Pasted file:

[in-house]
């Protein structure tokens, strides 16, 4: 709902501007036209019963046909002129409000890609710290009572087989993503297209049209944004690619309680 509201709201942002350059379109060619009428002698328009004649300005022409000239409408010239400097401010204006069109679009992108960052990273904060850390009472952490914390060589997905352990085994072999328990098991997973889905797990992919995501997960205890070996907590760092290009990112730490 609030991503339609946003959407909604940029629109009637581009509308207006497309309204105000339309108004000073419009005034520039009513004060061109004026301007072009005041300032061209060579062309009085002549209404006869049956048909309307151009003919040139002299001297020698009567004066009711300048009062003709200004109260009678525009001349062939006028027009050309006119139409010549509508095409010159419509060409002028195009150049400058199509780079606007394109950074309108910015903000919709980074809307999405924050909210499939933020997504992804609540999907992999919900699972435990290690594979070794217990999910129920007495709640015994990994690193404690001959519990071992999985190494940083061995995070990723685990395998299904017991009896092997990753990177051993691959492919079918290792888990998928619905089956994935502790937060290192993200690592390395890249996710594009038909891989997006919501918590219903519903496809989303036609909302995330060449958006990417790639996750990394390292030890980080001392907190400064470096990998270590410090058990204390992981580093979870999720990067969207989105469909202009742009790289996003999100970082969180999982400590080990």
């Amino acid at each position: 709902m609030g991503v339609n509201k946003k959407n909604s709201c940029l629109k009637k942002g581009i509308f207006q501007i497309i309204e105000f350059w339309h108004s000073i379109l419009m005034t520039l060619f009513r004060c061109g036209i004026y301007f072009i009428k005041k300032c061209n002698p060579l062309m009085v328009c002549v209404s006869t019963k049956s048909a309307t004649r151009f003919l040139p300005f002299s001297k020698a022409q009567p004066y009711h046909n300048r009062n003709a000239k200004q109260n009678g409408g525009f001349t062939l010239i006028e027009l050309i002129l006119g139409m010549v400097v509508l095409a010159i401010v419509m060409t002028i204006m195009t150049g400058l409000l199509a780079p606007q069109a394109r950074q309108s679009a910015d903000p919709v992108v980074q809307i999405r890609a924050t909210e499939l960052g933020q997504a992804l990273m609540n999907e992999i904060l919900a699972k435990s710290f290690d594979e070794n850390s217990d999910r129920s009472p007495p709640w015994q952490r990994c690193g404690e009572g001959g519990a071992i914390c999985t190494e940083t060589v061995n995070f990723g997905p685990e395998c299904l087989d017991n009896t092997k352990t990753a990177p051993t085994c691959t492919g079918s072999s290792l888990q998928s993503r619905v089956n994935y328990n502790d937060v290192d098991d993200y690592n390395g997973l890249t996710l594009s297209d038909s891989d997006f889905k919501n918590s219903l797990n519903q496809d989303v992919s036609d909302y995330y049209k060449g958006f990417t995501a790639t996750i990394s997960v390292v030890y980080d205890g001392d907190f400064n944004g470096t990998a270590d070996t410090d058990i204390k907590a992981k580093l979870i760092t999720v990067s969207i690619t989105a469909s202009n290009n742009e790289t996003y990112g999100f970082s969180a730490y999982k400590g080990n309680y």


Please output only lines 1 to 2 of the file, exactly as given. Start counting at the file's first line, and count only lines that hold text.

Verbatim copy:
[in-house]
């Protein structure tokens, strides 16, 4: 709902501007036209019963046909002129409000890609710290009572087989993503297209049209944004690619309680 509201709201942002350059379109060619009428002698328009004649300005022409000239409408010239400097401010204006069109679009992108960052990273904060850390009472952490914390060589997905352990085994072999328990098991997973889905797990992919995501997960205890070996907590760092290009990112730490 609030991503339609946003959407909604940029629109009637581009509308207006497309309204105000339309108004000073419009005034520039009513004060061109004026301007072009005041300032061209060579062309009085002549209404006869049956048909309307151009003919040139002299001297020698009567004066009711300048009062003709200004109260009678525009001349062939006028027009050309006119139409010549509508095409010159419509060409002028195009150049400058199509780079606007394109950074309108910015903000919709980074809307999405924050909210499939933020997504992804609540999907992999919900699972435990290690594979070794217990999910129920007495709640015994990994690193404690001959519990071992999985190494940083061995995070990723685990395998299904017991009896092997990753990177051993691959492919079918290792888990998928619905089956994935502790937060290192993200690592390395890249996710594009038909891989997006919501918590219903519903496809989303036609909302995330060449958006990417790639996750990394390292030890980080001392907190400064470096990998270590410090058990204390992981580093979870999720990067969207989105469909202009742009790289996003999100970082969180999982400590080990």